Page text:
Detection of Late Complications After EVAR

This work addressed the occurrence of complications after endovascular aortic aneurysm repair (EVAR) for the treatment of infrarenal abdominal aortic aneurysms in a cohort of 454 patients with a 5.2-year follow-up. About 25% of patients experience complications of some kind. As opposed to other studies, here, the vast majority of those complications were asymptomatic and had to be detected through imaging.

Un seguimiento mínimo y apropiado reduce la mortalidad luego de una endoprótesis

This work also established good agreement between ultrasound and computerized tomography in the identification of clinically relevant complications. In any case, events related with inadequate seal were best observed through computerized tomography, suggesting a significant role of such imaging study in follow-up after EVAR.

Complications were classified depending on whether they were symptomatic or merely detected through imaging (ultrasound or computerized tomography). In a subgroup of patients who underwent both studies within less than 3 months, the kappa coefficient for agreement between both imaging modalities was calculated.

The study included 454 patients who underwent EVAR between 1998 and 2012, with a mean follow-up of 5.2 years. About 26% of patients (n = 118) experienced 176 complications.

Read also: Anesthetic Modes and Their Impact on Elective Endoprostheses.

About 60.2% of those complications were asymptomatic and the rest (39.8%), symptomatic.

Over half of patients underwent ultrasound and computerized tomography; the kappa coefficient for clinically significant complications between both modalities was 0.91.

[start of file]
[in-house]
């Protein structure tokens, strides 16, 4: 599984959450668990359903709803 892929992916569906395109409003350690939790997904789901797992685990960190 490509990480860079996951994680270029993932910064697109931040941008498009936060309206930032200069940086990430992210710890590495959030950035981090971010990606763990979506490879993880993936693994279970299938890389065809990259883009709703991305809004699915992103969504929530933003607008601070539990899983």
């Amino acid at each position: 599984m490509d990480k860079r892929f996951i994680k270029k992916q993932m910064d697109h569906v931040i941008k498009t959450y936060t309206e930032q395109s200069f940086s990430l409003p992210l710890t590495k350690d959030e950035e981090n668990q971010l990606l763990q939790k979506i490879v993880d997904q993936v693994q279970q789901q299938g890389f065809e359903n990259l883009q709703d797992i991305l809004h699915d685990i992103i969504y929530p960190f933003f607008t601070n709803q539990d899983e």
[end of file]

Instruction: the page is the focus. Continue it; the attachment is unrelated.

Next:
Considering computerized tomography as the gold standard, ultrasound has a sensitivity of 88.8% and a specificity of 99.4% for this type of complications.

Read also: Surveillance after EVAR: When and How Long.

Any complications undetected by computerized tomography were related to distal or proximal inadequate seal. All of them were experienced by patients with hostile anatomy due to short distal or proximal sealing length, and they were diagnosed through the first computerized tomography scan after the procedure.


Approximately a quarter of the patients who undergo EVAR will experience complications over time, the majority of which will be asymptomatic. This underlines the importance of adequate control after the procedure.

Original Title: Detection of Late Complications After Endovascular Abdominal Aortic Aneurysm Repair and Implications for Follow up Based on Retrospective Assessment of a Two Centre Cohort.

Reference: Hassan Baderkhan et al. Eur J Vasc Endovasc Surg, article in press.

Would you like to receive a weekly summary of the most recent scientific articles?

We are interested in your opinion. Please, leave your comments, thoughts, questions, etc., below. They will be most welcome.